You should also know about...
Lamictal (lamotrigine) drug Interactions
There are 537 drug interactions with Lamictal (lamotrigine)
Lamictal (lamotrigine) alcohol/food Interactions
There is 1 alcohol/food interaction with Lamictal (lamotrigine)
Drug Interaction Classification
The classifications below are a general guideline only. It is difficult to determine the relevance of a particular drug interaction to any individual given the large number of variables.
|Major||Highly clinically significant. Avoid combinations; the risk of the interaction outweighs the benefit.|
|Moderate||Moderately clinically significant. Usually avoid combinations; use it only under special circumstances.|
|Minor||Minimally clinically significant. Minimize risk; assess risk and consider an alternative drug, take steps to circumvent the interaction risk and/or institute a monitoring plan.|
Do not stop taking any medications without consulting your healthcare provider.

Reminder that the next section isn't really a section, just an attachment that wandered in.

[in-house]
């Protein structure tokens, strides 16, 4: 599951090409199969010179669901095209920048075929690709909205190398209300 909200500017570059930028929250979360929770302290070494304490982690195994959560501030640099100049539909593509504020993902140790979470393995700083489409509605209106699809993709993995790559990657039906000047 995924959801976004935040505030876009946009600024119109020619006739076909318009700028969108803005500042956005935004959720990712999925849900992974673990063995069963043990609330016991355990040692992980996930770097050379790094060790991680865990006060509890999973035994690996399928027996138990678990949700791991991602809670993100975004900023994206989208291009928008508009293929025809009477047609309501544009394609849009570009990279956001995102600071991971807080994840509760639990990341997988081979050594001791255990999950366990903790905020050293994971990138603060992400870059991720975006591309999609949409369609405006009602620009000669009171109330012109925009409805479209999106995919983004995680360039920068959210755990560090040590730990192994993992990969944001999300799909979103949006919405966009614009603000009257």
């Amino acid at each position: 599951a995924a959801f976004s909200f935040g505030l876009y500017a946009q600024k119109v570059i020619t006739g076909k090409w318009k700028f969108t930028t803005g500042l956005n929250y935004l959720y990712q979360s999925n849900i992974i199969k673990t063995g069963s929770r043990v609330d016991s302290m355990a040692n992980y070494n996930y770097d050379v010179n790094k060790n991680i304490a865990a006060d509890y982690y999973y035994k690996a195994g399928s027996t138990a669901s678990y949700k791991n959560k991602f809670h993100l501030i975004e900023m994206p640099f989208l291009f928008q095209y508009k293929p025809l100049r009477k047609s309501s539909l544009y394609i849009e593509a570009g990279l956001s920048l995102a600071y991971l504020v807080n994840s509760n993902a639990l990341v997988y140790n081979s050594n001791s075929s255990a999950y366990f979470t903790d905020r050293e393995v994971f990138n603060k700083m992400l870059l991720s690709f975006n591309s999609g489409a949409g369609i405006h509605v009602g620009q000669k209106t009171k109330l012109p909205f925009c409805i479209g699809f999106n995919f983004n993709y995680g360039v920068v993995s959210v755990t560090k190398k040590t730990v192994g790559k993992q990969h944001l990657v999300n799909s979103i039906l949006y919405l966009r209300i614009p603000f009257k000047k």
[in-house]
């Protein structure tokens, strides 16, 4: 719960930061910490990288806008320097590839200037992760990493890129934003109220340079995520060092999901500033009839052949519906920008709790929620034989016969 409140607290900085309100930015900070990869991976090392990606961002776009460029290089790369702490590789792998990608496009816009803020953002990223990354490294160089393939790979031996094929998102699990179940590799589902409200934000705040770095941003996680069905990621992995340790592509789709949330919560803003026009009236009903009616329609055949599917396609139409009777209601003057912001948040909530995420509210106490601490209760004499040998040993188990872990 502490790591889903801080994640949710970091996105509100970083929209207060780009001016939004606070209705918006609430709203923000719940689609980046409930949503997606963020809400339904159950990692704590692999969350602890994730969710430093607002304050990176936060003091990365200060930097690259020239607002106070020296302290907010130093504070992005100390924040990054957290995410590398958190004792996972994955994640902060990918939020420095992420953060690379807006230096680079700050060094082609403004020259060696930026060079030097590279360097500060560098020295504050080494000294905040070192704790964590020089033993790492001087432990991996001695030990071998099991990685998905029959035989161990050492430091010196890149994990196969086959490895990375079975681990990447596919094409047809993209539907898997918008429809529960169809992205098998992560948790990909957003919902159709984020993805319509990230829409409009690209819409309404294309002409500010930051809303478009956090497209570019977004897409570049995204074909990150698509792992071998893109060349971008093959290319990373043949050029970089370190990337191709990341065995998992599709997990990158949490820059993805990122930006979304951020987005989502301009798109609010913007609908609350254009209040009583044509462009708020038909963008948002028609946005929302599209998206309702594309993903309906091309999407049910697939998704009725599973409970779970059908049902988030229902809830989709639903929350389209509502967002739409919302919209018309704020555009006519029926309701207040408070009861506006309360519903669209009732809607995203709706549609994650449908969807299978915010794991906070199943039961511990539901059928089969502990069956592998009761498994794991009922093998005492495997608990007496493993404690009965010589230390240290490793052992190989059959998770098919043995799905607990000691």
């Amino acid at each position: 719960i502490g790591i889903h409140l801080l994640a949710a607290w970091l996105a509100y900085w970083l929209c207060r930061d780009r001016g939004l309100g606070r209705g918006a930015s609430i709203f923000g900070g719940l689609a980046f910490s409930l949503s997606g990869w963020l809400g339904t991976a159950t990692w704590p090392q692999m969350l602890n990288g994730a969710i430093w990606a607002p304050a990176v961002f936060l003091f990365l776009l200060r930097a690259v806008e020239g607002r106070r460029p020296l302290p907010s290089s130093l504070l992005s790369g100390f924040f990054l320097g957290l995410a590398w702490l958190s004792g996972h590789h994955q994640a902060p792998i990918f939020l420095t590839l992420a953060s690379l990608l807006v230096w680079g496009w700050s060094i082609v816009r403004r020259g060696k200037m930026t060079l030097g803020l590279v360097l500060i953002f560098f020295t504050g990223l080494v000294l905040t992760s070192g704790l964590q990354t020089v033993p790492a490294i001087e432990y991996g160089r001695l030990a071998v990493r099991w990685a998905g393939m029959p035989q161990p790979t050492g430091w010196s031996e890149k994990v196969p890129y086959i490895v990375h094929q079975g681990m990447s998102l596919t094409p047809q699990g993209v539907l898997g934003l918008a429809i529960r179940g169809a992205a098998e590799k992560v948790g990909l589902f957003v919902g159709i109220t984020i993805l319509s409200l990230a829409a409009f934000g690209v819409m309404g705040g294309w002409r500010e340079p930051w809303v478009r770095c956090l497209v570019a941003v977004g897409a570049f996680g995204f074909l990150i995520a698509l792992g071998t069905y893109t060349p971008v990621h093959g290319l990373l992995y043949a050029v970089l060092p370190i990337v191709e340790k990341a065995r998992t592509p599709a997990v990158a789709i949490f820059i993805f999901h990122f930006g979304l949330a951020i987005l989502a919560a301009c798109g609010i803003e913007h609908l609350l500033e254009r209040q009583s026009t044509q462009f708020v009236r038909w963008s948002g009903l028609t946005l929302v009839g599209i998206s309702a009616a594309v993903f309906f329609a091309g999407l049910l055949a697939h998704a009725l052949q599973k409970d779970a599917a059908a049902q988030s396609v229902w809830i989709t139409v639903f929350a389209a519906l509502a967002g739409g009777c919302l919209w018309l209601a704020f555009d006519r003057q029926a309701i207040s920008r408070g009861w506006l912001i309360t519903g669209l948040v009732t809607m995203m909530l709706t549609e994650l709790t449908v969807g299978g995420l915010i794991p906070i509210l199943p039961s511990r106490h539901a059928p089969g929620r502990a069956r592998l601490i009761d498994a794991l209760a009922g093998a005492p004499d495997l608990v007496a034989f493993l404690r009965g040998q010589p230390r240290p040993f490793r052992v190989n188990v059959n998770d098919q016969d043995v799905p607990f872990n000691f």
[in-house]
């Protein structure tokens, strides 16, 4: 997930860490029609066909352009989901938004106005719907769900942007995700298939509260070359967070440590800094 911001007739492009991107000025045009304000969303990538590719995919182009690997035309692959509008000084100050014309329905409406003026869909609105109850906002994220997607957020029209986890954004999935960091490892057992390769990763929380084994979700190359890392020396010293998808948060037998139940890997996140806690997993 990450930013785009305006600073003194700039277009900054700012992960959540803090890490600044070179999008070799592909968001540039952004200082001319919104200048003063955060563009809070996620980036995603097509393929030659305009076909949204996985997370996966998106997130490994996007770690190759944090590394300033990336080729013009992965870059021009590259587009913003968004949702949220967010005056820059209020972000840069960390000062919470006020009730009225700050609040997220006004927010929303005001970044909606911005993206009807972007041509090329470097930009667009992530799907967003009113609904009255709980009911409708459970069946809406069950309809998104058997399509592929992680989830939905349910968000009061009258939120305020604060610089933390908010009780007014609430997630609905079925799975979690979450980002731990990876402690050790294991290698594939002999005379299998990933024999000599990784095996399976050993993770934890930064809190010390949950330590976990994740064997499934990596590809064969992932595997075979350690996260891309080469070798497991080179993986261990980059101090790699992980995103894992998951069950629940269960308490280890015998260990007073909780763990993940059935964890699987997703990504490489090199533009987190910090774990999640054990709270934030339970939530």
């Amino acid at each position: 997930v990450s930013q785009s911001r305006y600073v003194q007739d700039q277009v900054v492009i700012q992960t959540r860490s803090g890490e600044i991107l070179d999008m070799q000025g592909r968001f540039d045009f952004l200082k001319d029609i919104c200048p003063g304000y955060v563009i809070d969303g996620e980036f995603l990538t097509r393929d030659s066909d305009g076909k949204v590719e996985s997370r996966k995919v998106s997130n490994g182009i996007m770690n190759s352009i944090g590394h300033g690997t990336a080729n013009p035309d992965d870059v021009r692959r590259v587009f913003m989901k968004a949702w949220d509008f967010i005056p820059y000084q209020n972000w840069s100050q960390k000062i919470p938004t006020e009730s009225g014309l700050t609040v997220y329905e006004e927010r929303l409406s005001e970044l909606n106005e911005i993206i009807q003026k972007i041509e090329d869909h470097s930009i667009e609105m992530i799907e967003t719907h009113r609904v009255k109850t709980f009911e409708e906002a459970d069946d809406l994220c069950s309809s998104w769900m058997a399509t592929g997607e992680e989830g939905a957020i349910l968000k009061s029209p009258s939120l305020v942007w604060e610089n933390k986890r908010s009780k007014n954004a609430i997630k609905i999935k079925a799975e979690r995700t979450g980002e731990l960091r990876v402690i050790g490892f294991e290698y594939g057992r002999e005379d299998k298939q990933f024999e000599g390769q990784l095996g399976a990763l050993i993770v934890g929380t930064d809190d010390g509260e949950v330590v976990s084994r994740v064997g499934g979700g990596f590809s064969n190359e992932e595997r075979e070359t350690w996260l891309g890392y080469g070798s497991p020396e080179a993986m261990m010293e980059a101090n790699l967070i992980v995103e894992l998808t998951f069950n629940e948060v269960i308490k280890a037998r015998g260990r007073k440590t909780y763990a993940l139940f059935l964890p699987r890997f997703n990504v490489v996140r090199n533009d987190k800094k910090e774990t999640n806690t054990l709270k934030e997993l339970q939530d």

Disclaimer: Every effort has been made to ensure that the information provided by Multum is accurate, up-to-date and complete, but no guarantee is made to that effect. In addition, the drug information contained herein may be time sensitive and should not be utilized as a reference resource beyond the date hereof. Multum's drug information does not endorse drugs, diagnose patients, or recommend therapy. Multum's drug information is a reference resource designed as supplement to, and not a substitute for, the expertise, skill, knowledge, and judgement of healthcare practitioners in patient care. The absence of a warning for a given drug or drug combination in no way should be construed to indicate that the drug or drug combination is safe, effective, or appropriate for any given patient. Multum Information Services, Inc. does not assume any responsibility for any aspect of healthcare administered with the aid of information Multum provides. Copyright 2000-2013 Multum Information Services, Inc. The information in contained herein is not intended to cover all possible uses, directions, precautions, warnings, drug interactions, allergic reactions, or adverse effects. If you have questions about the drugs you are taking, check with your doctor, nurse, or pharmacist.